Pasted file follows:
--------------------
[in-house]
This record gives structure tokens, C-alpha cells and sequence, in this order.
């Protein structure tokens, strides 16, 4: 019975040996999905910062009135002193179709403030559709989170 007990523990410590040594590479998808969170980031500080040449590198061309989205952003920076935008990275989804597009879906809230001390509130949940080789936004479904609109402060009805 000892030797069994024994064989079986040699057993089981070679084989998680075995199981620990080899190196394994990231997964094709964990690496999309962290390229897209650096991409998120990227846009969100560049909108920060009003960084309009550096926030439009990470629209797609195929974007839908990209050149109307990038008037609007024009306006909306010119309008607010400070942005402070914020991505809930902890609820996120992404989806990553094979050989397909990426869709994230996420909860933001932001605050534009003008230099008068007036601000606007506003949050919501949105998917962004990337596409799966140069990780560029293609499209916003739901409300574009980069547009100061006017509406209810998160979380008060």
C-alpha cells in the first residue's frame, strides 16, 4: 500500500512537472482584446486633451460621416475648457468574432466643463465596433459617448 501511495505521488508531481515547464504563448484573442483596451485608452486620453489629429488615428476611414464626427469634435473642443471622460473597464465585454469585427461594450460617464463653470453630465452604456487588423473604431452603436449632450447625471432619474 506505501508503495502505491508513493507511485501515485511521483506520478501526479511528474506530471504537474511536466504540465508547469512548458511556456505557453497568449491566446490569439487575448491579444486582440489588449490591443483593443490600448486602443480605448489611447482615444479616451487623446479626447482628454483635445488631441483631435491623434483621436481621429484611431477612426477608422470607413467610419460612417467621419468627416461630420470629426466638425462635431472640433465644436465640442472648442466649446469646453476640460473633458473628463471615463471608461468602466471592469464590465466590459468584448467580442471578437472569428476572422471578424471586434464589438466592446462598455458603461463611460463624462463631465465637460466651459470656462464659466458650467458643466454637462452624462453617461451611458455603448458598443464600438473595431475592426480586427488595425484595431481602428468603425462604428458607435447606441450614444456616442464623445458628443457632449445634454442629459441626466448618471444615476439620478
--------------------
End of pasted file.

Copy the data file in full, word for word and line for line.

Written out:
[in-house]
This record gives structure tokens, C-alpha cells and sequence, in this order.
């Protein structure tokens, strides 16, 4: 019975040996999905910062009135002193179709403030559709989170 007990523990410590040594590479998808969170980031500080040449590198061309989205952003920076935008990275989804597009879906809230001390509130949940080789936004479904609109402060009805 000892030797069994024994064989079986040699057993089981070679084989998680075995199981620990080899190196394994990231997964094709964990690496999309962290390229897209650096991409998120990227846009969100560049909108920060009003960084309009550096926030439009990470629209797609195929974007839908990209050149109307990038008037609007024009306006909306010119309008607010400070942005402070914020991505809930902890609820996120992404989806990553094979050989397909990426869709994230996420909860933001932001605050534009003008230099008068007036601000606007506003949050919501949105998917962004990337596409799966140069990780560029293609499209916003739901409300574009980069547009100061006017509406209810998160979380008060």
C-alpha cells in the first residue's frame, strides 16, 4: 500500500512537472482584446486633451460621416475648457468574432466643463465596433459617448 501511495505521488508531481515547464504563448484573442483596451485608452486620453489629429488615428476611414464626427469634435473642443471622460473597464465585454469585427461594450460617464463653470453630465452604456487588423473604431452603436449632450447625471432619474 506505501508503495502505491508513493507511485501515485511521483506520478501526479511528474506530471504537474511536466504540465508547469512548458511556456505557453497568449491566446490569439487575448491579444486582440489588449490591443483593443490600448486602443480605448489611447482615444479616451487623446479626447482628454483635445488631441483631435491623434483621436481621429484611431477612426477608422470607413467610419460612417467621419468627416461630420470629426466638425462635431472640433465644436465640442472648442466649446469646453476640460473633458473628463471615463471608461468602466471592469464590465466590459468584448467580442471578437472569428476572422471578424471586434464589438466592446462598455458603461463611460463624462463631465465637460466651459470656462464659466458650467458643466454637462452624462453617461451611458455603448458598443464600438473595431475592426480586427488595425484595431481602428468603425462604428458607435447606441450614444456616442464623445458628443457632449445634454442629459441626466448618471444615476439620478